So He Brought Back All the Goods
Today’s Text: Genesis 14:13-16
READ THE EXTENDED TEXT: Genesis 14:1-17
Lot and his family lived in the Valley of Siddim when Chederlaomer, King of Elam, and a coalition of Mesopotamian kings attacked the cities of Sodom, Gomorrah, Admah, Zeboiim and Zoar.
“Then one who had escaped came and told Abram the Hebrew, for he dwelt by the terebinth trees of Mamre, the Amorite, brother of Eshcol and brother of Aner; and they were allies with Abram.
Now when Abram heard that his brother [relative] was taken captive, he armed his three hundred and eighteen trained servants who were born in his own house, and went in pursuit as far as Dan.
He divided his forces against them by night, and he and his servants attacked them and pursued them as far as Hobah, which is north of Damascus.
So he brought back all the goods, and also brought back his brother Lot and his goods, as well as the women and the people.”
For 12 years, the cities in the Valley of Siddim had been forced to pay tribute to Chederlaomer and his coalition. A year before, the communities began a revolt by refusing to pay the mandatory tax. Now, the Mesopotamian coalition had come to collect. Attempting a defense, local armies fled leaving the cities open to plunder and the inhabitants vulnerable. Abram’s nephew Lot and his family were among the captives.
The armies of the Mesopotamian kings had swept down across the wilderness of modern day Jordan to the Gulf of Aqaba pillaging as they went. Returning northward, they attacked the communities in the Jordan River plain.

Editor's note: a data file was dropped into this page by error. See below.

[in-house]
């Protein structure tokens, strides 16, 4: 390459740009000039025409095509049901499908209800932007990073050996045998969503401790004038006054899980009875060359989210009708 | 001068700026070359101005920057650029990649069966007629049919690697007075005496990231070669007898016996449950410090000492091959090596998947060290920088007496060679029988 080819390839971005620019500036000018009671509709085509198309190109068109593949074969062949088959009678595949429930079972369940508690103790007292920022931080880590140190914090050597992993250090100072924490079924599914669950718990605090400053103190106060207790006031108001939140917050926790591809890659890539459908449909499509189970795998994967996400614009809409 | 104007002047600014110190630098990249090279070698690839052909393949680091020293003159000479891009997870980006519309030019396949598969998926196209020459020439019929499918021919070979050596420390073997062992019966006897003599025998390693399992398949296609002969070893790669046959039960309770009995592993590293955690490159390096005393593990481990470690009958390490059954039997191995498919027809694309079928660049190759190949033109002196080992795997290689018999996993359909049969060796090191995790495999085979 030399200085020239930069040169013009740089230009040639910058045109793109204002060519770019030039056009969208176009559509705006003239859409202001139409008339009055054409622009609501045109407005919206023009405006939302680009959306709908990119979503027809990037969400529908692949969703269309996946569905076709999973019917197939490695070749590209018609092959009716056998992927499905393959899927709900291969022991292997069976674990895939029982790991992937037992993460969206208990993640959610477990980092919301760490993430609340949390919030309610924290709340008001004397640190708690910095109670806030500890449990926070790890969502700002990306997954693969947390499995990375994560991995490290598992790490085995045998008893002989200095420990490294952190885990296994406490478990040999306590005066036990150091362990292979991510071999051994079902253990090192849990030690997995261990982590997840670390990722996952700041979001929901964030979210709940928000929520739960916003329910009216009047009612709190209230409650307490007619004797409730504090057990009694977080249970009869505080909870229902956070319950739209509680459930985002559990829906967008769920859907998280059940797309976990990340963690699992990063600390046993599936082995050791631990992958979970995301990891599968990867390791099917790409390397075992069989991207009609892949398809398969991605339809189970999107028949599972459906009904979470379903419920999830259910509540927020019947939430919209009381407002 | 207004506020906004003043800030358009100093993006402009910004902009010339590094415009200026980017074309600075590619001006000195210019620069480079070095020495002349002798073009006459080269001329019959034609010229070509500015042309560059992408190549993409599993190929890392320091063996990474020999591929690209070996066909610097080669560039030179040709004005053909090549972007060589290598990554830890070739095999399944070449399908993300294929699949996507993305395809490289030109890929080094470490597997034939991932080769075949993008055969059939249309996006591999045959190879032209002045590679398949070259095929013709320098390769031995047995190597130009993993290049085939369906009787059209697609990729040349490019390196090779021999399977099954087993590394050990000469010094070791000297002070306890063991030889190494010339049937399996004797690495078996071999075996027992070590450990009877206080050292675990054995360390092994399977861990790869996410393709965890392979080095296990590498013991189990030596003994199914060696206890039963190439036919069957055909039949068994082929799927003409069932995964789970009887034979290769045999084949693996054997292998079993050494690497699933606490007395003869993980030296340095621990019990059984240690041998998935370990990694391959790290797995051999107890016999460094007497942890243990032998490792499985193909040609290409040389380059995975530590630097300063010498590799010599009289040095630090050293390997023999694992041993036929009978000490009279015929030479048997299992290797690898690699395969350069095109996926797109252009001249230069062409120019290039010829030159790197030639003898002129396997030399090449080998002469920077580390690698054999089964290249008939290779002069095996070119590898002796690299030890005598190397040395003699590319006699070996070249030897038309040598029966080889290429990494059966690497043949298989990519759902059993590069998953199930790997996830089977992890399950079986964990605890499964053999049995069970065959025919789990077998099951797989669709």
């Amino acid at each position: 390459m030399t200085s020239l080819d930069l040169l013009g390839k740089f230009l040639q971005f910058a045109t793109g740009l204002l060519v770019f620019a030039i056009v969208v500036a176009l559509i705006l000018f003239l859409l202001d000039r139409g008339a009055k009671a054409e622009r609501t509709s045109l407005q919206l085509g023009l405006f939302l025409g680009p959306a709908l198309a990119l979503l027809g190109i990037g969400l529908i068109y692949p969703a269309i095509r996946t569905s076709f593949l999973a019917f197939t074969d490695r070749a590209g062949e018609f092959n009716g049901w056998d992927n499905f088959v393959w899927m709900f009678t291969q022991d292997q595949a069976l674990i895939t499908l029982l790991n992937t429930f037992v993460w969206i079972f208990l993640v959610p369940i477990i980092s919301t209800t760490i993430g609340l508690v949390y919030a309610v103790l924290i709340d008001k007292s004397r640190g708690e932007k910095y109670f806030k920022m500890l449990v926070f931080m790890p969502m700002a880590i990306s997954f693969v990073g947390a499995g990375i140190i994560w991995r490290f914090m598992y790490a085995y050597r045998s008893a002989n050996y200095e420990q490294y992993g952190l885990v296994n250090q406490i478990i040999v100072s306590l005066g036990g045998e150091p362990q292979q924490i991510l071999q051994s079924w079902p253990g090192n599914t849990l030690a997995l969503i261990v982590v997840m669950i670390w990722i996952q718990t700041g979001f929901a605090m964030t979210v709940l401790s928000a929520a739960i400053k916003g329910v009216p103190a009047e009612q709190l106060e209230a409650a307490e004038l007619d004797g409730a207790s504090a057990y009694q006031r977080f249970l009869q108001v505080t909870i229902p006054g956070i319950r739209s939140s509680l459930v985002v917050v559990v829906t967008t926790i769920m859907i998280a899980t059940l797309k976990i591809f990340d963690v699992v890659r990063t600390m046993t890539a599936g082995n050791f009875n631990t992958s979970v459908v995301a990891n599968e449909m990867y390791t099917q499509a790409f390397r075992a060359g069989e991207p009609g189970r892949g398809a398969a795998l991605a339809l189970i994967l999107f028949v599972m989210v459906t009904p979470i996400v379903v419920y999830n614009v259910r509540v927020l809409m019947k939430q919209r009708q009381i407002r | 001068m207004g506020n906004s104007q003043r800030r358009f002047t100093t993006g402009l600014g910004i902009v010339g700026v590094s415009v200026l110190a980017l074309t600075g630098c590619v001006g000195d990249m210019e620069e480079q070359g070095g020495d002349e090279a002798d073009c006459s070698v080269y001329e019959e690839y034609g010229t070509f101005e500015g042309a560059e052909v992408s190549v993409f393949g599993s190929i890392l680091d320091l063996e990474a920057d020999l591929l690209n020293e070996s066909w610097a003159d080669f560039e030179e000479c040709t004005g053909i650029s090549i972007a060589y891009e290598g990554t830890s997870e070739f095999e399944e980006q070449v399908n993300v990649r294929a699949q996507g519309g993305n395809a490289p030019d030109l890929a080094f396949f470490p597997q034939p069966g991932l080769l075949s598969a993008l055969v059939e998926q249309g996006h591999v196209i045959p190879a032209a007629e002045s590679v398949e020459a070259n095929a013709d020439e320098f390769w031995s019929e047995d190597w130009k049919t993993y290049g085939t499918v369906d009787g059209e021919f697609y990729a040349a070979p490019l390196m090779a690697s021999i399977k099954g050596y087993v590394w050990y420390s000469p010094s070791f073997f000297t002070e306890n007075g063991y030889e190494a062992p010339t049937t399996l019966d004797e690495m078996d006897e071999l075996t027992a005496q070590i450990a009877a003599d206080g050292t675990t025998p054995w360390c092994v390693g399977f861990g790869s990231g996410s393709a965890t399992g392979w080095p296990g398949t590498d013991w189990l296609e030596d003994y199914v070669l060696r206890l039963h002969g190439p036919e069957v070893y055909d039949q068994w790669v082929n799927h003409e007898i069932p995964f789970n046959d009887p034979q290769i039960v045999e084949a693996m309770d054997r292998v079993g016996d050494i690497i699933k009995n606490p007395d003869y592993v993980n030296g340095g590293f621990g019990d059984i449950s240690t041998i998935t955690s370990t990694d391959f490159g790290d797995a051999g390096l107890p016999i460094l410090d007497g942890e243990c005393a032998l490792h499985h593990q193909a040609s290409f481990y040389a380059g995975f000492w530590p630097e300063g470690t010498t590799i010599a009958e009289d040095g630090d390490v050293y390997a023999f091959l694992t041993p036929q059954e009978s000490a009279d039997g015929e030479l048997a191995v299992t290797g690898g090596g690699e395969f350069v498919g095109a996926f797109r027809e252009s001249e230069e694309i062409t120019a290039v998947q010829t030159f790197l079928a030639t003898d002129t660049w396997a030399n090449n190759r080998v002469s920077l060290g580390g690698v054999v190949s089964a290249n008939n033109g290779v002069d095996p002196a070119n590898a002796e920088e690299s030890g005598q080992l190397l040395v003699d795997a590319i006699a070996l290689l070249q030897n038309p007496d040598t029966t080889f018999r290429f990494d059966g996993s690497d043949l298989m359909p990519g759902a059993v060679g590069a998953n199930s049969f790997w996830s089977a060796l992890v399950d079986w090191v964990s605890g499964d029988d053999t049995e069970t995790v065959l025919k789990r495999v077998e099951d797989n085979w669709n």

When Lot and his family were taken captive, Abram quickly assembled a veritable fighting force from the servants born in his household numbering 318 men strong. Not willing to use his 80 plus years as an excuse to sit on the sidelines, he took charge of the operation and followed the offending armies in hot pursuit.
Abram’s forces approached and ambushed the invading armies almost a hundred miles north of Sodom, near Dan. Not satisfied to defeat the enemy in a strategically impressive night attack, Abram chased the rest of the army another hundred miles to Hobah near Damascus in order to retrieve the plunder taken from the cities of the plain. In addition to rescuing Lot and his family, Abram returned victorious with all the goods and people taken by the four Mesopotamian kings.
God gave Abram an impressive victory and used the incident to further promote him. Had Lot not been a resident of the plain near Sodom, it is unlikely Abram would have been drawn into the conflict.
Yet, as a result of the confrontation with the kings of Mesopotamia, Abram would be recognized not only as a prince in the environs of Canaan, but also as a formidable power among the surrounding nations. Just as God promised, He gave Abram a name of renown among the nations (Gen. 12:3).
This incident teaches an important principle. Genuine faith is not synonymous with pious inactivity. Genuine faith is vibrant and active. Abram acted quickly to affect deliverance in spite of Lot’s choice of residence.
Like all men of faith, Abram did not sit idly when he had resources available to help. Abram made the right choice to deliver Lot and his family from the enemy; and, God blessed him with an astounding victory.
Charles E. McCracken is an international Bible teacher, long-time friend of Israel and advocate for the Jewish people. Rev. McCracken authentically communicates biblical truth that makes his presentations relevant for those seeking to understand the significance of Israel and the church in Bible prophecy. He staunchly supports the nation of Israel and the Jewish people’s right to exist and live in peace.
Copyright © Charles E. McCracken 2016, devotional comments. Repost/Reprint with permission from the author. Scripture taken from the New King James Version®. Copyright © 1982 by Thomas Nelson. Used by permission. All rights reserved. (Emphasis added).
1) The Bible is the FOUNDATION for life. By Ken Horn, [CC BY 2.0] via Wikimedia Commons – Enhancement: MKM Portfolios
2) Abram Chases the Enemies Who Captured His Nephew, c. 1613. By Antonio Tempesta (1555–1630) [PD-US, PD-Art], via Wikimedia – Enhancement: MKM Portfolios